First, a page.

I think the [school choice] towns should share some of the cost of a new school.

Q: The questions about School Choice are related in some way to the school building project, but at the heart of the matter is the question of whether you support some kind of solution to the school building problem — either a renovation or a rebuild?

A: We just put something like $2 million into it already. We already have $2 million invested, so what are we going to do, knock that down and build a new one? Let's look at what we have now. Let's look at the structure. Would it benefit the community for us to use it and build on?

Q: We got off the jobs topic a little bit, but to get back to economic development for a moment, you already mentioned we have the Clark Art Institute and the theater festival and all the things that bring people here in the summer. Are there more things the town can be doing to support the tourist trade?

A: I think we have enough motels to provide the accommodations for the people who come in. Do we market ourselves as a community that wants to attract people here? I've said this before, most of the people who come to Williamstown either have children attending the college or they're coming to the Clark Art Institute. Do they take the time to drive to Spring Street and visit the stores? Maybe not, because they don't know Spring Street exists.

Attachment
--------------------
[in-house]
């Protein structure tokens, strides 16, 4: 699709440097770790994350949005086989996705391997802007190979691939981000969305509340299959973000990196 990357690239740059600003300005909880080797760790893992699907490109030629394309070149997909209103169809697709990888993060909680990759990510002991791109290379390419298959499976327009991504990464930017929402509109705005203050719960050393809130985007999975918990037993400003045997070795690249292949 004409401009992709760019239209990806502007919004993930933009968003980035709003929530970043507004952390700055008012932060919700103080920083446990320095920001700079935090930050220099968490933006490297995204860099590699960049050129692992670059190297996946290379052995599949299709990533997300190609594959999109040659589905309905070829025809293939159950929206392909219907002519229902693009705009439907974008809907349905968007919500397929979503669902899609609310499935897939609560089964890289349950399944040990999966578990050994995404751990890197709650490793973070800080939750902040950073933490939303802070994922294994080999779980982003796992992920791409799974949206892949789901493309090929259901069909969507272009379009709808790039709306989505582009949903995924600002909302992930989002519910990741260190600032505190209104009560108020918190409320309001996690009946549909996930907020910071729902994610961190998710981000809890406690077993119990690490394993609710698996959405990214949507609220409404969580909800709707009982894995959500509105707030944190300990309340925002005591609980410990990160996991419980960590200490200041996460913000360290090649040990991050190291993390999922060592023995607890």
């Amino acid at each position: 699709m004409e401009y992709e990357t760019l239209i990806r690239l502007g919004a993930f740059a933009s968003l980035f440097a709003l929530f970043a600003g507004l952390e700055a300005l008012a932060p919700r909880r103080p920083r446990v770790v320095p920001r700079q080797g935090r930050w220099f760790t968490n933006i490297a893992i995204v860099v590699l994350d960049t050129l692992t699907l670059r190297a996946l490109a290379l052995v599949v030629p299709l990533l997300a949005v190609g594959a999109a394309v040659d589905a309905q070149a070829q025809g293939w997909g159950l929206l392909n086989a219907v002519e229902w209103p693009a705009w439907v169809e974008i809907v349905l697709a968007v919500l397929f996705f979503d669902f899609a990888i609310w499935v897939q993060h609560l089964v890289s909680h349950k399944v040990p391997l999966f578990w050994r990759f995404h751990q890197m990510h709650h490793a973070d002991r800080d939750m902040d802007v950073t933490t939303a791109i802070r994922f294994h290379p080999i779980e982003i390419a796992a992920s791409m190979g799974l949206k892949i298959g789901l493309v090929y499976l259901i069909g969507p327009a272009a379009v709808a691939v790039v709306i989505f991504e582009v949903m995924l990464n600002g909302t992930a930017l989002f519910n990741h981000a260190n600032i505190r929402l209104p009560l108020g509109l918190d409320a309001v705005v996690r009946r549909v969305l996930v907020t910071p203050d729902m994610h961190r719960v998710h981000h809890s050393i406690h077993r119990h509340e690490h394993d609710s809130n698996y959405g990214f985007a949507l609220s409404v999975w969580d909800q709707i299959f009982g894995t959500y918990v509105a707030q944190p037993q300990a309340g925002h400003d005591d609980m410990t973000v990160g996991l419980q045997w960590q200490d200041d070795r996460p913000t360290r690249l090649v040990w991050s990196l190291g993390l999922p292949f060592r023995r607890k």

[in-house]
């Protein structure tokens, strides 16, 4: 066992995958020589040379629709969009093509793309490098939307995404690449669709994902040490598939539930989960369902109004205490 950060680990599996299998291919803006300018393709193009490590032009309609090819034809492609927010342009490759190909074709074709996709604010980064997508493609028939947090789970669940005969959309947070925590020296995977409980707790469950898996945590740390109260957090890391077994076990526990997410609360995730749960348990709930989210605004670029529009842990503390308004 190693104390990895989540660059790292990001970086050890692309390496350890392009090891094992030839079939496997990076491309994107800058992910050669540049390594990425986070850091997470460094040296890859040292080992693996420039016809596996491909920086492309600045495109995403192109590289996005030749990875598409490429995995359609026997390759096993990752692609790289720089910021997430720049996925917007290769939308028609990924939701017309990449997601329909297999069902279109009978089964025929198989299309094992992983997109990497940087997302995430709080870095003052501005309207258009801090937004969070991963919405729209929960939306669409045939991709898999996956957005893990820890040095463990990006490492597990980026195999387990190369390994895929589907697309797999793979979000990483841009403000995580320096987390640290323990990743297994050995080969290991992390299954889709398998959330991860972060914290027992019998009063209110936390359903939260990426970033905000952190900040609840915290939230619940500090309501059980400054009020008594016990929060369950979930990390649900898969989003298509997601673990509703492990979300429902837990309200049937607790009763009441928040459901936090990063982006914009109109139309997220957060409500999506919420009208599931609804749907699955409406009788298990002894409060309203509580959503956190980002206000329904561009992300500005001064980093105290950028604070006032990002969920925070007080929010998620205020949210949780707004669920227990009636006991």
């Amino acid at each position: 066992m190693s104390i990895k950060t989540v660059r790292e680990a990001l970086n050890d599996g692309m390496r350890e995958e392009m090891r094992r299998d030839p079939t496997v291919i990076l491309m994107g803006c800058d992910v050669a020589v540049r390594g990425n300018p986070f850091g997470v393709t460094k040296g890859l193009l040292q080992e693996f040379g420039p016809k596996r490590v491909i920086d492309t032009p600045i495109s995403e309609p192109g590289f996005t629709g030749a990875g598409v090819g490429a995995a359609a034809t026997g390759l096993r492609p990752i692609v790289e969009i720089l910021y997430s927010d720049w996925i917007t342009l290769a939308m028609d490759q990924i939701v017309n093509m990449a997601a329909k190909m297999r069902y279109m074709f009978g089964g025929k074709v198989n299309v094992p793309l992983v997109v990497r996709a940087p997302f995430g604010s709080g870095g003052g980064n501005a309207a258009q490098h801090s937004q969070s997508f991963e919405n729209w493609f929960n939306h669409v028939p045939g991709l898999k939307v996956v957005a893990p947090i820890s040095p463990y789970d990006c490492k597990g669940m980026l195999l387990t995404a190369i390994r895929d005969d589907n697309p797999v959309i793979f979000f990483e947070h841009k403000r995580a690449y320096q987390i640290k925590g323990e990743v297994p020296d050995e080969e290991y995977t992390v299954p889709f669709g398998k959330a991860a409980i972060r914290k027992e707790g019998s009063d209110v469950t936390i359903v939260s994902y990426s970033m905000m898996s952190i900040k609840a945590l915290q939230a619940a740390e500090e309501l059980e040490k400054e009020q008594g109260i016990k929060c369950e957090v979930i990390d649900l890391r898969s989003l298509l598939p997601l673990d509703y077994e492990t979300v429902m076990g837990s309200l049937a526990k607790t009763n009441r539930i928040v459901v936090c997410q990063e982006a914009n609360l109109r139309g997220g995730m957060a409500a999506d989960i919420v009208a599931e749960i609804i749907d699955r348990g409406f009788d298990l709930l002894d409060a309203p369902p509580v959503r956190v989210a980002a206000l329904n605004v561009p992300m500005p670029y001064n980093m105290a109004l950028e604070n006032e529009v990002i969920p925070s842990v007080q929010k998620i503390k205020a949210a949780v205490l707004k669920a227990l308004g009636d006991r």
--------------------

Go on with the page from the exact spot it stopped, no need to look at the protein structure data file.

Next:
You have to market this town.

Look at Northampton. I remember Northampton was a dead community with empty buildings, empty stores everywhere. I'm going back to the '80s. Somebody came in with a vision and started marketing that place and stuck with it, and people now drive there. I have a granddaughter who likes to go to Northampton just to walk around and look at the stores.

Getting back to the job situation, they talked about bringing technical companies in, small businesses. Where are you going to put them? Where's the office space? If you attract these companies to come in, are we going to say you're going to put your business in Williamstown but you have to live in North Adams or Pittsfield because we don't have the room?

Q: So what I'm hearing is you don't see a lot of room for growth in the town.

A: We don't have the space for growth. Anybody who says Williamstown is going to grow and become metropolitan, come on. We're not going to be building bypasses to connect ourselves to the major thruways. That's not going to happen.

We're a small community. We're always going to be a small community. That's the way people like it. I like it.

Q: One thing the Select Board is going to have to do in the next three years, more than likely, is look for a new town manager. Peter Fohlin has hinted strongly that he is not going to be around too much longer.

A: We're losing a great man.

Q: So what will you look for in the next town manager?